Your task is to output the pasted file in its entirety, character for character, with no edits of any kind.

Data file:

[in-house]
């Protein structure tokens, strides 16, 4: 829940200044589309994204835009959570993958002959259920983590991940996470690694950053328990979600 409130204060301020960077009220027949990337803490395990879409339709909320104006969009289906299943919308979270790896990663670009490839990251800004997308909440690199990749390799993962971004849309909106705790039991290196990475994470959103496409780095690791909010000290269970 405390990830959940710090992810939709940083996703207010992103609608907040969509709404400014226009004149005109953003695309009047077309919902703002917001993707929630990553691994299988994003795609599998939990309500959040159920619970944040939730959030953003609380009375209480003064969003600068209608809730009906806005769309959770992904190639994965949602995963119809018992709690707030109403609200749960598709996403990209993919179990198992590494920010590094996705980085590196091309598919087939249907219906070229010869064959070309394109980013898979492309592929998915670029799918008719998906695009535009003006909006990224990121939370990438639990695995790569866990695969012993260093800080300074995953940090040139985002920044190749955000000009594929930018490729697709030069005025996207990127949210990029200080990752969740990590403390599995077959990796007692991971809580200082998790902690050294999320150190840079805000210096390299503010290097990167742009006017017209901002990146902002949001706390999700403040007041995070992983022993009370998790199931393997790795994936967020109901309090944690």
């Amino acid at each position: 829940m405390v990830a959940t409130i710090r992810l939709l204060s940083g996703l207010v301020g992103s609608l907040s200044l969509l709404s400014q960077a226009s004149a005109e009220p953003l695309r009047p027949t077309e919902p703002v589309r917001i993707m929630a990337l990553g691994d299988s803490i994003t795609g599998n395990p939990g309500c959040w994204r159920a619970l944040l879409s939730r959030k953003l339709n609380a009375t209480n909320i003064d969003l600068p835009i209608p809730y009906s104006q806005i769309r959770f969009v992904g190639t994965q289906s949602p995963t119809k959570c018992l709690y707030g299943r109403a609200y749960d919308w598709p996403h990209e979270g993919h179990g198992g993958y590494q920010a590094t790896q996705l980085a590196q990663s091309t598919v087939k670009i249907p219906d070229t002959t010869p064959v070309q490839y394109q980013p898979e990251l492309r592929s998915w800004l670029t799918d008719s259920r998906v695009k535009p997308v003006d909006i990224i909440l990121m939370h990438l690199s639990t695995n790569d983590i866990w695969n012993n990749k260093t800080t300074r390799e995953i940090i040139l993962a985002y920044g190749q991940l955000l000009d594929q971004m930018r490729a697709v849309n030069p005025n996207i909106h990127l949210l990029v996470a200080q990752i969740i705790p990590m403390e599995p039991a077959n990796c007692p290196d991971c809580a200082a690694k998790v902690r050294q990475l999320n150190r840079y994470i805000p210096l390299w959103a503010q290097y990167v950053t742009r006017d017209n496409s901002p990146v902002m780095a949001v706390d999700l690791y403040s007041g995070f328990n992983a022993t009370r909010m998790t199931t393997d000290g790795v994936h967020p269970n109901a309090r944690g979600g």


[in-house]
């Protein structure tokens, strides 16, 4: 829940200044589309994204835009959570993958002959259920983590991940996470690694950053328990979600 409130204060301020960077009220027949990337803490395990879409339709909320104006969009289906299943919308979270790896990663670009490839990251800004997308909440690199990749390799993962971004849309909106705790039991290196990475994470959103496409780095690791909010000290269970 405390990830959940710090992810939709940083996703207010992103609608907040969509709404400014226009004149005109953003695309009047077309919902703002917001993707929630990553691994299988994003795609599998939990309500959040159920619970944040939730959030953003609380009375209480003064969003600068209608809730009906806005769309959770992904190639994965949602995963119809018992709690707030109403609200749960598709996403990209993919179990198992590494920010590094996705980085590196091309598919087939249907219906070229010869064959070309394109980013898979492309592929998915670029799918008719998906695009535009003006909006990224990121939370990438639990695995790569866990695969012993260093800080300074995953940090040139985002920044190749955000000009594929930018490729697709030069005025996207990127949210990029200080990752969740990590403390599995077959990796007692991971809580200082998790902690050294999320150190840079805000210096390299503010290097990167742009006017017209901002990146902002949001706390999700403040007041995070992983022993009370998790199931393997790795994936967020109901309090944690």
């Amino acid at each position: 829940m405390v990830a959940t409130i710090r992810l939709l204060s940083g996703l207010v301020g992103s609608l907040s200044l969509l709404s400014q960077a226009s004149a005109e009220p953003l695309r009047p027949t077309e919902p703002v589309r917001i993707m929630a990337l990553g691994d299988s803490i994003t795609g599998n395990p939990g309500c959040w994204r159920a619970l944040l879409s939730r959030k953003l339709n609380a009375t209480n909320i003064d969003l600068p835009i209608p809730y009906s104006q806005i769309r959770f969009v992904g190639t994965q289906s949602p995963t119809k959570c018992l709690y707030g299943r109403a609200y749960d919308w598709p996403h990209e979270g993919h179990g198992g993958y590494q920010a590094t790896q996705l980085a590196q990663s091309t598919v087939k670009i249907p219906d070229t002959t010869p064959v070309q490839y394109q980013p898979e990251l492309r592929s998915w800004l670029t799918d008719s259920r998906v695009k535009p997308v003006d909006i990224i909440l990121m939370h990438l690199s639990t695995n790569d983590i866990w695969n012993n990749k260093t800080t300074r390799e995953i940090i040139l993962a985002y920044g190749q991940l955000l000009d594929q971004m930018r490729a697709v849309n030069p005025n996207i909106h990127l949210l990029v996470a200080q990752i969740i705790p990590m403390e599995p039991a077959n990796c007692p290196d991971c809580a200082a690694k998790v902690r050294q990475l999320n150190r840079y994470i805000p210096l390299w959103a503010q290097y990167v950053t742009r006017d017209n496409s901002p990146v902002m780095a949001v706390d999700l690791y403040s007041g995070f328990n992983a022993t009370r909010m998790t199931t393997d000290g790795v994936h967020p269970n109901a309090r944690g979600g």